Plants and Animals

Child’s 130,000-Year-Old Tooth Is First Evidence of Mysterious Denisovans in Southeast Asia

Child’s 130,000-Year-Old Tooth Is First Evidence of Mysterious Denisovans in Southeast Asia

A tooth from a mystery “sister species” of humans known as the Denisovans has been unearthed in an unexpected location: Laos, Southeast Asia. This is the earliest evidence of early hominins in Southeast Asia, some 4,600 kilometers (2,850 miles) from the Denisova cave in Siberia, where the species’ first fossils were discovered. An international team of researchers describes the finding of a fossilized molar in Tam Ngu Hao 2, a newly discovered limestone cave in the Annamite Mountains of Laos, in an article published today in the journal Nature Communications.

“We’ve effectively unearthed the’smoking gun’ — this Denisovan tooth demonstrates they were formerly prevalent in the karst regions of Laos,” Flinders University Associate Professor Mike Morley said. The researchers had been seeking for Homo erectus and early modern Homo sapiens bones in the region, but the form and age of this tooth showed they were dealing with a Denisovan. Further examination revealed that the tooth belonged to a young female who died between the ages of 3.5 and 8.5.

Based on numerous dating procedures used to the surrounding silt, the teeth is thought to be between 164,000 and 131,000 years old, indicating that Denisovans may have traversed Asia at the period. Although physical relics of the species have hitherto eluded investigators, the genetic make-up of today’s human population strongly implies that Denisovans existed in Southeast Asia around this period. They appear to have found the proof after a lengthy search. Only five Denisovan remains have been officially verified: four in Siberia’s Denisova cave and one on the Tibetan Plateau.

Despite being so closely linked to Denisovans, we still know very little about them due to the scarcity of physical evidence (not to mention our historic interbreeding with them). Dr Fabrice Demeter, main study author and assistant professor of paleoanthropology at the University of Copenhagen, told IFLScience, “We don’t know what they looked like yet, [we] simply know about their genomes.”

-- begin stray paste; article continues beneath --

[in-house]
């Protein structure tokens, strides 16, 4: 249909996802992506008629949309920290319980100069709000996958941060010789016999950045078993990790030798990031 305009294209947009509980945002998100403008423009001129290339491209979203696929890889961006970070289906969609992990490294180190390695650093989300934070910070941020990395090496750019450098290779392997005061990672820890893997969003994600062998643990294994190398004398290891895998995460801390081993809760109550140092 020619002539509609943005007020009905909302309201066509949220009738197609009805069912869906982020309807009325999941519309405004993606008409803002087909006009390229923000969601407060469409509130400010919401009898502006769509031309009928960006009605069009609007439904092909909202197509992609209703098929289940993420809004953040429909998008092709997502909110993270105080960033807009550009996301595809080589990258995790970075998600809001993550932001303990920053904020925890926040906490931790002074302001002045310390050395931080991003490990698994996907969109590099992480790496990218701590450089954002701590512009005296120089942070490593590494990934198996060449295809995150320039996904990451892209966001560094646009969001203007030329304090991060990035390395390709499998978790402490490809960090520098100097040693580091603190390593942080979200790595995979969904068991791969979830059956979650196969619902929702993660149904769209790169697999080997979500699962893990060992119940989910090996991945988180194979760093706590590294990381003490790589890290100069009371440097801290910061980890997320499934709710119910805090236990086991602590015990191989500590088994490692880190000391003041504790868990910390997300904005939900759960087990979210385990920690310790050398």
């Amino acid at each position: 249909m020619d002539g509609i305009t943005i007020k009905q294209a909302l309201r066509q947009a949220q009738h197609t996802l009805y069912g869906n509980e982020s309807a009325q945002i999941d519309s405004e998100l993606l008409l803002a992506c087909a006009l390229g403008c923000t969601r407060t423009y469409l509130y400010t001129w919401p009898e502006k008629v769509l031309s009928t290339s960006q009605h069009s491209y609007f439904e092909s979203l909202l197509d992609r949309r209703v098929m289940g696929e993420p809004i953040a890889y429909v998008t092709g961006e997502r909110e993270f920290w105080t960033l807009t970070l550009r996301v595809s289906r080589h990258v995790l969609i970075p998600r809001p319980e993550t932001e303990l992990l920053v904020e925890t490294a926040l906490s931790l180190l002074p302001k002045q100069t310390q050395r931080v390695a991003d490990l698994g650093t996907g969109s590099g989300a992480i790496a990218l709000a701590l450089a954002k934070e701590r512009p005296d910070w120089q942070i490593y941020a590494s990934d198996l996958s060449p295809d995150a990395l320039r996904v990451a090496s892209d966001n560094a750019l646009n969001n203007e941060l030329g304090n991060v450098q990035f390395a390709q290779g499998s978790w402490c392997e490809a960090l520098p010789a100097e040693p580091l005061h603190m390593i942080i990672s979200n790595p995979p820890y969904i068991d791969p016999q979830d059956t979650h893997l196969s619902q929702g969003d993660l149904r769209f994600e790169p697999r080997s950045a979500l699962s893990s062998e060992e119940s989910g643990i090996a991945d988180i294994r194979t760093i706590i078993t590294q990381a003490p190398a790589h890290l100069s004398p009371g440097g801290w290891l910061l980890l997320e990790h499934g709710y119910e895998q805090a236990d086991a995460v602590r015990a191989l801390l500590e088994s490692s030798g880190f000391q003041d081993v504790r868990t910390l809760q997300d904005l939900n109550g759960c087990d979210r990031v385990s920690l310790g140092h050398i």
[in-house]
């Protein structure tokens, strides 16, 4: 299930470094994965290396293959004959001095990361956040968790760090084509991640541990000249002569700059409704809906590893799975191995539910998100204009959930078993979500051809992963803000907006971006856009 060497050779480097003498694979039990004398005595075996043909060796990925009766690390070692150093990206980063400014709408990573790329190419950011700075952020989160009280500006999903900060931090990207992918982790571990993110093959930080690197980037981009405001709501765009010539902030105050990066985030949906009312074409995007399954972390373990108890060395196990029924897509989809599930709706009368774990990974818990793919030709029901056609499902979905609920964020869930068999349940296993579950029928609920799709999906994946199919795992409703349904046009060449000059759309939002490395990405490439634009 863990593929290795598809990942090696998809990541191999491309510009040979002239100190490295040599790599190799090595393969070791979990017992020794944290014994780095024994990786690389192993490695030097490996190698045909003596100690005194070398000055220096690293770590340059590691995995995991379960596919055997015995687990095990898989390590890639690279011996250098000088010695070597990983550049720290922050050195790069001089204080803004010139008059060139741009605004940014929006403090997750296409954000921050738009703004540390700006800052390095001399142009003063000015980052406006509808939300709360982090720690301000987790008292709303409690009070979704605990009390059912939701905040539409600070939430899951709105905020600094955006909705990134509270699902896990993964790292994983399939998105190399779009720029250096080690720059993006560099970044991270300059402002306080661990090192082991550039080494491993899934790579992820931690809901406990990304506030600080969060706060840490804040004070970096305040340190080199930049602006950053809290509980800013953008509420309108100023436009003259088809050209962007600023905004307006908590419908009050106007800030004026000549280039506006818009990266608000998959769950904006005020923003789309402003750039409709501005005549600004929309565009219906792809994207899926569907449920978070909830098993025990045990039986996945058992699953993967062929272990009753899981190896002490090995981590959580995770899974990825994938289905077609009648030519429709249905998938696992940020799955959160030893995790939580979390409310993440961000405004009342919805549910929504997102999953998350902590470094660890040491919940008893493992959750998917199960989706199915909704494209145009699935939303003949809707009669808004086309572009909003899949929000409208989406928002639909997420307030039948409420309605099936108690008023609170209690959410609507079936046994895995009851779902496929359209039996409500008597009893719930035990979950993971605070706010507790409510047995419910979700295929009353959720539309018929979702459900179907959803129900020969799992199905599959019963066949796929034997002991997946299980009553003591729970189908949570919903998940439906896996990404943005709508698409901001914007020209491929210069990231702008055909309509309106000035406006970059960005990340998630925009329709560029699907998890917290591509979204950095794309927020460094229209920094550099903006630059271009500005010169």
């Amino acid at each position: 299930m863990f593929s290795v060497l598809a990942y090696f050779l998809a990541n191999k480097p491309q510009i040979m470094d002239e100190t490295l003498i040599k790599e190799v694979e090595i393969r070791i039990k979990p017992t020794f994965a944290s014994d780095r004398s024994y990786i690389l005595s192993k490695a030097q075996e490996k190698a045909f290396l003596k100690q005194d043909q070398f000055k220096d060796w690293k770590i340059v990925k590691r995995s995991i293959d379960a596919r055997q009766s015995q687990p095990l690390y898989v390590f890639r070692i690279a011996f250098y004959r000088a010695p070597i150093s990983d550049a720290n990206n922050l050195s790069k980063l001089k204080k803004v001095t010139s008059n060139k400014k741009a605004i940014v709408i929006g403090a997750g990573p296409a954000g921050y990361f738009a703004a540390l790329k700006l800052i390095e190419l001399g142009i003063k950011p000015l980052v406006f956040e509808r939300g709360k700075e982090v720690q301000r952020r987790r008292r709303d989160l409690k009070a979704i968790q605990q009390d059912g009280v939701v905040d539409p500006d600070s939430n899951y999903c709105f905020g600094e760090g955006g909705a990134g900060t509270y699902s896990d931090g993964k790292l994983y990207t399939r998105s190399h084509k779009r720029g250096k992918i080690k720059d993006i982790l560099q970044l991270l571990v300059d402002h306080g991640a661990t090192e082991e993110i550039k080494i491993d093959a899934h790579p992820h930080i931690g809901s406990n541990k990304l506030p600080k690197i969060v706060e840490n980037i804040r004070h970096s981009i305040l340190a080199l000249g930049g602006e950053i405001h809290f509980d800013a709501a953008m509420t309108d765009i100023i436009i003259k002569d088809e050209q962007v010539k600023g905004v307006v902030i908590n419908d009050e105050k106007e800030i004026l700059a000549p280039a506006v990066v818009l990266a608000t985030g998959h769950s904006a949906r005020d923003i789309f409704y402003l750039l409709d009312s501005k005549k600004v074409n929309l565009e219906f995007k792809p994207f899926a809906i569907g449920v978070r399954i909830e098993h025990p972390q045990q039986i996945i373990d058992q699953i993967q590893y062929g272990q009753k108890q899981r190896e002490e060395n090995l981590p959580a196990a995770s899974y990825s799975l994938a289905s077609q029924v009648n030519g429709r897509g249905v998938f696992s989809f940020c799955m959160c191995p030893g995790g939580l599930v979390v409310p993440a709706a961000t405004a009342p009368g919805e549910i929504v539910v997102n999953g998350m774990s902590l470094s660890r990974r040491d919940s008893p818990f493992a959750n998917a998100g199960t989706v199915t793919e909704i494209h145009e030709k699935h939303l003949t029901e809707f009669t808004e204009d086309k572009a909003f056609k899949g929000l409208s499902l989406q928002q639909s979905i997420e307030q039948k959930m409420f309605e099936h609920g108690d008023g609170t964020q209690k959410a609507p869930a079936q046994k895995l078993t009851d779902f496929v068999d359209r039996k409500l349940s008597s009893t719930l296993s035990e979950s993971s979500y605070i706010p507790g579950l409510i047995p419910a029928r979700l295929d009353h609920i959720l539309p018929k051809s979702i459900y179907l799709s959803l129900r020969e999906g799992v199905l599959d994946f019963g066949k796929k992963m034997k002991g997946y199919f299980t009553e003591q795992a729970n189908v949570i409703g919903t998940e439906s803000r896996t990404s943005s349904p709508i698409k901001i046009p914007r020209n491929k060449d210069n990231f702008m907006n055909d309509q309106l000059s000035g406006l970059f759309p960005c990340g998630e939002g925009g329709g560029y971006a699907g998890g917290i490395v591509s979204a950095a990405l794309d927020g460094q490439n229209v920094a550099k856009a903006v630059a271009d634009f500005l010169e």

“By 700,000 to 500,000 years ago, Denisovans and modern humans shared an ancestor,” he added. “Then the non-modern human branch separated again by 470,000 to 380,000 years ago, giving us Denisovans and Neanderthals.” “By 200,000 years ago, five separate species shared the same territory: H. erectus, H. floresiensis, H. luzonensis, H. sapiens, and the Denisovans, plus a sixth with the Western European Neanderthals.”

If verified, this recent discovery will give much-needed insight on this perplexing hominid species. Most importantly, it demonstrates that Denisovans inhabited a far larger area of Eurasia throughout the Late Pleistocene than previously thought, and that they were able to adapt to a wide range of settings. “We did not anticipate to uncover a Denisovan tooth in Laos,” Dr Demeter told IFLScience, “even if previous genetic research revealed that Denisovans and modern humans interacted in southern Asia during the Late Pleistocene.”

“Our research demonstrates that Denisovans lived in a diverse variety of settings and latitudes, adapting to harsh circumstances ranging from the icy Altai and Tibet to the tropical woods of Southeast Asia. Denisovans were accustomed to high altitude and cold conditions, according to genetic research and fossils, but now that we’ve discovered them, we know they also lived in warmer, more humid climes at low altitude.” The fossil tooth may have more to give as well. Dr. Demeter told IFLScience that scientists used isotope analysis on the enamel of the teeth to figure out what the Denisovans ate back when they lived in what is now Laos. The squad is waiting for the outcome with bated breath.